Stephen Nice contrasts an 1880s London meat and fish market with a less palatable 1980s redevelopment
My wonder is Leadenhall Market in the City of London. Built in 1881, the original meat and fish market is now a thriving shop and restaurant complex that has created covered streets within the original wrought iron and glass roofed buildings. It is an attractive place to shop, eat and drink and is a fine example of how buildings should interact with the streets they face.
However I think that 22 Farringdon Street is a blunder. The gothic warehouses that transformed this area following the construction of Farringdon Street and the Metropolitan line in the mid-19th century are now being converted with new shops and restaurants along the street. Unfortunately more recent 1980s redevelopment created the commercial building at 22 Farringdon Street which has made no such contribution. The elevation along Farringdon Street provides an uninteresting frontage dedicated to service bays and has no interaction with the street. The main entrance on the corner of Cowcross Street also includes a barrier to prevent pedestrians walking past the doorway, creating an unnecessarily awkward corner at a busy pedestrian crossing on route to Farringdon Tube Station. We can do better.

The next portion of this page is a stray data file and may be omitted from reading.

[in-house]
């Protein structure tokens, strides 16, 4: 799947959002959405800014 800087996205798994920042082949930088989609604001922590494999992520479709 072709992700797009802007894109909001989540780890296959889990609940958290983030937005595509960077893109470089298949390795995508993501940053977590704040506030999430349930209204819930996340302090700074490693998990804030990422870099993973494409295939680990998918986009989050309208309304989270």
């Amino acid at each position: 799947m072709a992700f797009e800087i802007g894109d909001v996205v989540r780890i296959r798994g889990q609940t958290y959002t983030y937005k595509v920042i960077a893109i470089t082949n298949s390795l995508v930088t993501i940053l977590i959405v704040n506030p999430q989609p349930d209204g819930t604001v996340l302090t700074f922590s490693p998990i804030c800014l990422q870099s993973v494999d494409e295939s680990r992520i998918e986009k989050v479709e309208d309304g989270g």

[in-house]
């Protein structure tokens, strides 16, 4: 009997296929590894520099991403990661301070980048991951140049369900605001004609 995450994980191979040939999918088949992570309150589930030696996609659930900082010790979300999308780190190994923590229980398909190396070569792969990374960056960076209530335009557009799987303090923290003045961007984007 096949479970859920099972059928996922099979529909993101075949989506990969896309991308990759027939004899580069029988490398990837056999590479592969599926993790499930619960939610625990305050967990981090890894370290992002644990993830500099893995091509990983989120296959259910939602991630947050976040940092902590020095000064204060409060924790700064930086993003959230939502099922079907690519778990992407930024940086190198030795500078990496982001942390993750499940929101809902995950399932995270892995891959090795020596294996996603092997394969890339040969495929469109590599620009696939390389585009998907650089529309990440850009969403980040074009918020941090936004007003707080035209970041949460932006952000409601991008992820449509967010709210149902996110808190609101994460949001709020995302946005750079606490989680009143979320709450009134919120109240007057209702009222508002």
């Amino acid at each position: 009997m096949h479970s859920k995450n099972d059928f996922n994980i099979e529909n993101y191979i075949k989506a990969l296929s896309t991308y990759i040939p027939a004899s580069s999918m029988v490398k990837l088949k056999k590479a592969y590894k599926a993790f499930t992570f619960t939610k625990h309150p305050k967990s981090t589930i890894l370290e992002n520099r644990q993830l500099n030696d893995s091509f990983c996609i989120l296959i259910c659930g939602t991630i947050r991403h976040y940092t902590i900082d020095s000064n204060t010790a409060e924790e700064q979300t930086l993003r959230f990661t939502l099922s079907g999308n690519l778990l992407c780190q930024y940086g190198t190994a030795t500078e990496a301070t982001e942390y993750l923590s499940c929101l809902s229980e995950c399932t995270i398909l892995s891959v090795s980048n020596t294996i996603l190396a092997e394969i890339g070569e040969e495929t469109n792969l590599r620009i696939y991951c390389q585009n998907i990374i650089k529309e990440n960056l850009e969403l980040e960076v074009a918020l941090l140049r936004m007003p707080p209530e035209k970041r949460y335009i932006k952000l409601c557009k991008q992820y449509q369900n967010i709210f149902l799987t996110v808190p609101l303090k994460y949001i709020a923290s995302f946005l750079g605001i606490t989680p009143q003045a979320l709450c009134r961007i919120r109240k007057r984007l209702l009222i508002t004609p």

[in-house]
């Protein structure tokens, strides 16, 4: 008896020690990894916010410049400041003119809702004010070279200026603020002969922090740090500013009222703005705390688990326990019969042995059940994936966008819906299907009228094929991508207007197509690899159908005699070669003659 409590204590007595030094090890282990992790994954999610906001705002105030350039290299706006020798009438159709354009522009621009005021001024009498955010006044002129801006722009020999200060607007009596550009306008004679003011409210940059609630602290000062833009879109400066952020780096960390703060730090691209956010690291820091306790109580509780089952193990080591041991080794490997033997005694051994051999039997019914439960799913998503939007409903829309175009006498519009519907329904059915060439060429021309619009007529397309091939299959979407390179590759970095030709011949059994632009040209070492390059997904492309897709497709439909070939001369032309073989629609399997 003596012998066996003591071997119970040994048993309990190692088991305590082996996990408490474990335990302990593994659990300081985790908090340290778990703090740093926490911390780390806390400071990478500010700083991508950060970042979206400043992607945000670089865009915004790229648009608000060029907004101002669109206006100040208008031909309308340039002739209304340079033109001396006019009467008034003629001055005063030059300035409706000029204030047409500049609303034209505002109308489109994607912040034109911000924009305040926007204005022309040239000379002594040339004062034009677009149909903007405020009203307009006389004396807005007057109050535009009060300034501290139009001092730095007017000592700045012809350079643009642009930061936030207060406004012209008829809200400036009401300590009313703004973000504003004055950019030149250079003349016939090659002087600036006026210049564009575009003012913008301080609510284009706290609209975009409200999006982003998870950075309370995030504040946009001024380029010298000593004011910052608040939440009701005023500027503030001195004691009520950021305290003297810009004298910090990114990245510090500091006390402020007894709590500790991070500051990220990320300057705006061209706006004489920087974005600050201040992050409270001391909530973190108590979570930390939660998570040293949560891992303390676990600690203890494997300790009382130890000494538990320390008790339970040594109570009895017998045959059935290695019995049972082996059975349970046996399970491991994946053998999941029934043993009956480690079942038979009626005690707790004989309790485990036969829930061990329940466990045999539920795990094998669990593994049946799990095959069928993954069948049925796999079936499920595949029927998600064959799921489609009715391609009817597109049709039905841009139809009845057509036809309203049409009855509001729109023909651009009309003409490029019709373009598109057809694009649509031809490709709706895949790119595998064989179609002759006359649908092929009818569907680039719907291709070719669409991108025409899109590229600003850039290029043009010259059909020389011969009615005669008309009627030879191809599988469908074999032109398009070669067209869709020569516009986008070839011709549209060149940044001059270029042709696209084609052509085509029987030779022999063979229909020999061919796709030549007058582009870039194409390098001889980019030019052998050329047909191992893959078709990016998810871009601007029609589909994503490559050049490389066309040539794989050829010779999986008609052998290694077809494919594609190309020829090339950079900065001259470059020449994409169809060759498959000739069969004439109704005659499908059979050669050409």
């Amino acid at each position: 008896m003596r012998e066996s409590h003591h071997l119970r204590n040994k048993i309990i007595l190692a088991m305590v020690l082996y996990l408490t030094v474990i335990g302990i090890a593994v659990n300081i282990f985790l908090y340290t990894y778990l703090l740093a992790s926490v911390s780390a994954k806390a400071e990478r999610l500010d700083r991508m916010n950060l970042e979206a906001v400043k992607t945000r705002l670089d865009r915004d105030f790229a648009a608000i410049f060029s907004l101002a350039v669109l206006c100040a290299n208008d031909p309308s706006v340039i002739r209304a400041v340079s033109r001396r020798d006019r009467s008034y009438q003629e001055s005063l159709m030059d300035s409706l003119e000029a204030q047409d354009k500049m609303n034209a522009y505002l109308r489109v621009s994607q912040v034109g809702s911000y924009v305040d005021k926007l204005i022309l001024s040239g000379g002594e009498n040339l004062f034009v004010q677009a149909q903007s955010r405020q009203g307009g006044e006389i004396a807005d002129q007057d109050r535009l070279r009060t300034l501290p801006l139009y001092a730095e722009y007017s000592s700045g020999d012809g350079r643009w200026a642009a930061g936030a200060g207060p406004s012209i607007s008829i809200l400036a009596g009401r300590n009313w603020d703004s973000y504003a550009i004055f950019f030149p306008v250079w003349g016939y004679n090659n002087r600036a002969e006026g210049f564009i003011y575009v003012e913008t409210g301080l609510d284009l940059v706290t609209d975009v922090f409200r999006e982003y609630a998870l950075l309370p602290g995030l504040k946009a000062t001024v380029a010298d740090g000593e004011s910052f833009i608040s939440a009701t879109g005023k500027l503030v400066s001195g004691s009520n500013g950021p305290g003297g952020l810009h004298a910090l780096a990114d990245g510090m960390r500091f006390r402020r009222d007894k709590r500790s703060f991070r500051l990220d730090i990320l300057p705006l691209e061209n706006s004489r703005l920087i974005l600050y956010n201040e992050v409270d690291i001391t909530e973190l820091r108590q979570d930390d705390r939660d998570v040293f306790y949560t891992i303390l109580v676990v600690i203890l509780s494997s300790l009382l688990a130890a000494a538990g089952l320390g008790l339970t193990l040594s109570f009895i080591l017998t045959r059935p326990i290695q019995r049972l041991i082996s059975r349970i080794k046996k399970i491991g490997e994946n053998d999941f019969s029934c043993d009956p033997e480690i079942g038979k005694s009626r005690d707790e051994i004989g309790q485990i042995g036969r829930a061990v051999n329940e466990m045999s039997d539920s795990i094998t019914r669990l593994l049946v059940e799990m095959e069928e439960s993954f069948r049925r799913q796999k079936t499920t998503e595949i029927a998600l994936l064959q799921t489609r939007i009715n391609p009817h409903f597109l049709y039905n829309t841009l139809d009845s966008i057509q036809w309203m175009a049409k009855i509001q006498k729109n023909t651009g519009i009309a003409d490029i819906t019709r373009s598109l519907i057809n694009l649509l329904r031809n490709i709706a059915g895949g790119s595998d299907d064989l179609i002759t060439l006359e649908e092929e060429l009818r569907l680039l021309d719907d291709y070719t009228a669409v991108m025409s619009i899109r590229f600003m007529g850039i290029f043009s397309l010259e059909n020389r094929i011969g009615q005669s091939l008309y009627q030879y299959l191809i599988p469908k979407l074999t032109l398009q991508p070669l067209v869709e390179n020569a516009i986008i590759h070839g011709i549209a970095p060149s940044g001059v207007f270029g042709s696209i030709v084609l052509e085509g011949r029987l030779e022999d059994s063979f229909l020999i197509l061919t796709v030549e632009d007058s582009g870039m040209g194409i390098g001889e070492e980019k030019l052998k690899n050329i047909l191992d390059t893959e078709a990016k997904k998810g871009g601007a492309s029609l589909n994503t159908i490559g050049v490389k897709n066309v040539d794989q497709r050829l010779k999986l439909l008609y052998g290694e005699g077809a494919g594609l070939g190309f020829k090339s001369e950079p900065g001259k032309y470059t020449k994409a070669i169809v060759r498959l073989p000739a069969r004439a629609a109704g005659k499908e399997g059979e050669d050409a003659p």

Stephen Nice is director of the landscape architecture company Burns+Nice, which is currently working on re-landscaping Johnson's Court off Fleet Street in central London.